For prosecutors, who had in the first day of the trial described Hale-Cusanelli as someone who “genuinely believes in civil war” as proof he intended to obstruct Congress on Jan. 6, the recording from that point became a mixed bag. Hale-Cusanelli told Jacobs several times there was no plan to obstruct the certification of electoral votes and claimed that he became agitated only when police began firing rubber bullets at protestors. But, Hale-Cusanelli also spoke favorably of a future, hypothetical conflict.

“There was no plan to overthrow the government like they keep saying,” Hale-Cusanelli told Jacobs. “But there will be.”

On cross-examination, Hale-Cusanelli’s attorney, Jonathan Crisp, pressed Jacobs on statements he made suggesting he didn’t really think his roommate was serious about any of the things he was saying.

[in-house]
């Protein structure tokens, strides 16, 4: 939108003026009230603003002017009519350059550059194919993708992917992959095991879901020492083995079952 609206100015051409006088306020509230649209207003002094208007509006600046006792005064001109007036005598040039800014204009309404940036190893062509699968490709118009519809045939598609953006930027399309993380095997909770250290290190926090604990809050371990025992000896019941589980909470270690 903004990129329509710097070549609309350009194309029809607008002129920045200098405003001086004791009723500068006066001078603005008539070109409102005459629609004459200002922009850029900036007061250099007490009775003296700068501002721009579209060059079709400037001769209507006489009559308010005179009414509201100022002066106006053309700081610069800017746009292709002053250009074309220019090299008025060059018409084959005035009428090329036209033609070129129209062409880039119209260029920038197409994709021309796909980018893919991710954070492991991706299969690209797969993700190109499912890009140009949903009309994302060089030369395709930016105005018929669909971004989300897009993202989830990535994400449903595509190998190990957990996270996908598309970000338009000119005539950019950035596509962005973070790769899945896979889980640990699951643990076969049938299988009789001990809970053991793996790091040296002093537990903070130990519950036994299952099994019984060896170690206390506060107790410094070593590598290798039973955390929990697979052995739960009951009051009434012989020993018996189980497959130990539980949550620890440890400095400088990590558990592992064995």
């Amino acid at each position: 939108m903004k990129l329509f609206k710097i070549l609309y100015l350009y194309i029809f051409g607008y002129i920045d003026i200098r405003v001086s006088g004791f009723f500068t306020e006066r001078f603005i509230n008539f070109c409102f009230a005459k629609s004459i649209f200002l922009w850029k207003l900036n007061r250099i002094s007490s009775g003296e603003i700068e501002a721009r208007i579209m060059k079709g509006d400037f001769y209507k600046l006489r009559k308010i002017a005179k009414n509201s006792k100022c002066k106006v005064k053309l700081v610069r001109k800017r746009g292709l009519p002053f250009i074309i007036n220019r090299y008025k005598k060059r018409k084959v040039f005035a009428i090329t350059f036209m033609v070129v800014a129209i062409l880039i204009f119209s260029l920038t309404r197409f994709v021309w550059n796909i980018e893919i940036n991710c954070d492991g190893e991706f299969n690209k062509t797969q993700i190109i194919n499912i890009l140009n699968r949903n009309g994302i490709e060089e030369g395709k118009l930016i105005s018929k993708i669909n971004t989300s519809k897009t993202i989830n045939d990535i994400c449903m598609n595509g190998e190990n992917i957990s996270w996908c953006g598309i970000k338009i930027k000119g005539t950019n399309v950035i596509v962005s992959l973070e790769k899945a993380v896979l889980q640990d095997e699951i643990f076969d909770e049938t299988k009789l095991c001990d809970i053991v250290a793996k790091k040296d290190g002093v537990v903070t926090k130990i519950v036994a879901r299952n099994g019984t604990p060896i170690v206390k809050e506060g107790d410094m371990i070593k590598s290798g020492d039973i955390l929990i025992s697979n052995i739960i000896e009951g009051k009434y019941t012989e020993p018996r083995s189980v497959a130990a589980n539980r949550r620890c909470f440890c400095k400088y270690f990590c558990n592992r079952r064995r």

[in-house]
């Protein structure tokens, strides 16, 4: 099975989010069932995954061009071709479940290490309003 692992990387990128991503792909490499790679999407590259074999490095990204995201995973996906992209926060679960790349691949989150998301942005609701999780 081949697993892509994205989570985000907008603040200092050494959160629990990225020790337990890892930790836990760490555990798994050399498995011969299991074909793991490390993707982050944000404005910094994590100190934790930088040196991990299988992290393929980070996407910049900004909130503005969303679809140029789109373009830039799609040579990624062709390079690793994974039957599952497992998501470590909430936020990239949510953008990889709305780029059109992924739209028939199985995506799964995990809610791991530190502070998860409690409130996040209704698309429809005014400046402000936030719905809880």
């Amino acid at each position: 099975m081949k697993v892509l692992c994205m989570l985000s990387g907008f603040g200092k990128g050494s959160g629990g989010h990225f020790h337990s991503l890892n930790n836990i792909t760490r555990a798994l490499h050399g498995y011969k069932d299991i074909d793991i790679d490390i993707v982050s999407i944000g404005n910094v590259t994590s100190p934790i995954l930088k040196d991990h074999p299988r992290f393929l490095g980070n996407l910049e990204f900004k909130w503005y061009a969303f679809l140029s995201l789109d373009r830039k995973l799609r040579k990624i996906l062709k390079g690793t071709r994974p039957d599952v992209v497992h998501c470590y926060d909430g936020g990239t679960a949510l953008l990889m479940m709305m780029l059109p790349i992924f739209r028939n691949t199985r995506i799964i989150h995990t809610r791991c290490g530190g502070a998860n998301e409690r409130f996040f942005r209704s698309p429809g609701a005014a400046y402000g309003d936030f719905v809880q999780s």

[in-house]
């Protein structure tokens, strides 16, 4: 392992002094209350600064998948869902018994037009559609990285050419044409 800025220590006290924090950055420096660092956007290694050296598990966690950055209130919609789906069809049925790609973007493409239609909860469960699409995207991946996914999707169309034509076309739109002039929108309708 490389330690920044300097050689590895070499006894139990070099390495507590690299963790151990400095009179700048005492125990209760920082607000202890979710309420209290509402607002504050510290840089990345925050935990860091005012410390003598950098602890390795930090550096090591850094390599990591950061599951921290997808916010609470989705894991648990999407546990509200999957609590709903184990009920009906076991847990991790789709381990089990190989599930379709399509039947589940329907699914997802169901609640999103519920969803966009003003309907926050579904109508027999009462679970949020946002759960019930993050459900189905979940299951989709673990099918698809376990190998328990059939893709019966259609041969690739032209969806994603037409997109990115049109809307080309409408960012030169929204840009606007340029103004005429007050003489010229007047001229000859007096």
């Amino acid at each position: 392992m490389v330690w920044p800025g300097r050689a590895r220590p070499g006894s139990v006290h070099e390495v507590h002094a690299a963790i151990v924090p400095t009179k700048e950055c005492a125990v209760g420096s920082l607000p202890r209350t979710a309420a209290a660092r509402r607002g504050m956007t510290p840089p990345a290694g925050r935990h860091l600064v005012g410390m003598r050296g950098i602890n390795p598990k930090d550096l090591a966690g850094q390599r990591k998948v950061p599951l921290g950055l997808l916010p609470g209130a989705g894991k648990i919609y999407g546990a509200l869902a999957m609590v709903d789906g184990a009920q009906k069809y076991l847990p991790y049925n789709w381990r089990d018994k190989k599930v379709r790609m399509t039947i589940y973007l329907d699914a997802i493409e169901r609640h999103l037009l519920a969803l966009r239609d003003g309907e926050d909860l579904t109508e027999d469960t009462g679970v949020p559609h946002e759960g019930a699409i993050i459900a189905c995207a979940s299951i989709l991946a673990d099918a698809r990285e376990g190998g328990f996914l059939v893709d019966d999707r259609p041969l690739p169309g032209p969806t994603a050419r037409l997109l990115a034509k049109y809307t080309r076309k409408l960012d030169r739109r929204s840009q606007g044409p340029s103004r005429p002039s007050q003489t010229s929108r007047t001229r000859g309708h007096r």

“Didn’t you actually say you could tell this was all fantasyland?” Crisp asked.

“Yes,” Jacobs said.

“He never says, ‘I went in there to stop the electoral count, does he?” Crisp followed up.

“No,” Jacobs responded.

While the recordings and Jacobs’ testimony took up much of the afternoon, it’s not all jurors will have to look at. On Tuesday, prosecutors entered dozens of text messages from Hale-Cusanelli expressing his belief that the election was stolen and that Jan. 6 would result in a reversal through slates of faithless electors he believed multiple states were sending. In the texts, Hale-Cusanelli also repeated his desire to “get the civil war started already” – something assistant U.S. attorney Karen Seifert hammered home one last time during her final questions for Jacobs.

“Who brings civil war into the conversation?” she asked.

“Tim did,” Jacobs said.

The trial was set to resume Thursday morning with both prosecutors and the defense expected to rest their cases that day.